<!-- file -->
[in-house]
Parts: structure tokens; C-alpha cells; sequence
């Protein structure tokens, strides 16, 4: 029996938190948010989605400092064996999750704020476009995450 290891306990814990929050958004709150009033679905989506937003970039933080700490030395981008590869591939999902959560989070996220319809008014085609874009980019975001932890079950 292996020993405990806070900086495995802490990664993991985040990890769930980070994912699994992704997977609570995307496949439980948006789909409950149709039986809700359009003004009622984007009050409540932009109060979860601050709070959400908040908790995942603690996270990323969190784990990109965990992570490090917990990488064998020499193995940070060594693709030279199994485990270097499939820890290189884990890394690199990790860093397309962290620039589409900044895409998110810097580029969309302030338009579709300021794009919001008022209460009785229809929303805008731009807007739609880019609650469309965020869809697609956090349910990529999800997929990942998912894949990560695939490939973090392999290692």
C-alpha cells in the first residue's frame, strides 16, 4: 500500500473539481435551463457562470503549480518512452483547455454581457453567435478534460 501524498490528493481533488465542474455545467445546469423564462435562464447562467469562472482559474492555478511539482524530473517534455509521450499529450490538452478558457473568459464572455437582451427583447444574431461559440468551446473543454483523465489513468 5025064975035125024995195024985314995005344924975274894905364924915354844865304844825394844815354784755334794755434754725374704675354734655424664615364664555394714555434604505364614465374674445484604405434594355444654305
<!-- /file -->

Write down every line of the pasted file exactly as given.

[in-house]
Parts: structure tokens; C-alpha cells; sequence
């Protein structure tokens, strides 16, 4: 029996938190948010989605400092064996999750704020476009995450 290891306990814990929050958004709150009033679905989506937003970039933080700490030395981008590869591939999902959560989070996220319809008014085609874009980019975001932890079950 292996020993405990806070900086495995802490990664993991985040990890769930980070994912699994992704997977609570995307496949439980948006789909409950149709039986809700359009003004009622984007009050409540932009109060979860601050709070959400908040908790995942603690996270990323969190784990990109965990992570490090917990990488064998020499193995940070060594693709030279199994485990270097499939820890290189884990890394690199990790860093397309962290620039589409900044895409998110810097580029969309302030338009579709300021794009919001008022209460009785229809929303805008731009807007739609880019609650469309965020869809697609956090349910990529999800997929990942998912894949990560695939490939973090392999290692």
C-alpha cells in the first residue's frame, strides 16, 4: 500500500473539481435551463457562470503549480518512452483547455454581457453567435478534460 501524498490528493481533488465542474455545467445546469423564462435562464447562467469562472482559474492555478511539482524530473517534455509521450499529450490538452478558457473568459464572455437582451427583447444574431461559440468551446473543454483523465489513468 5025064975035125024995195024985314995005344924975274894905364924915354844865304844825394844815354784755334794755434754725374704675354734655424664615364664555394714555434604505364614465374674445484604405434594355444654305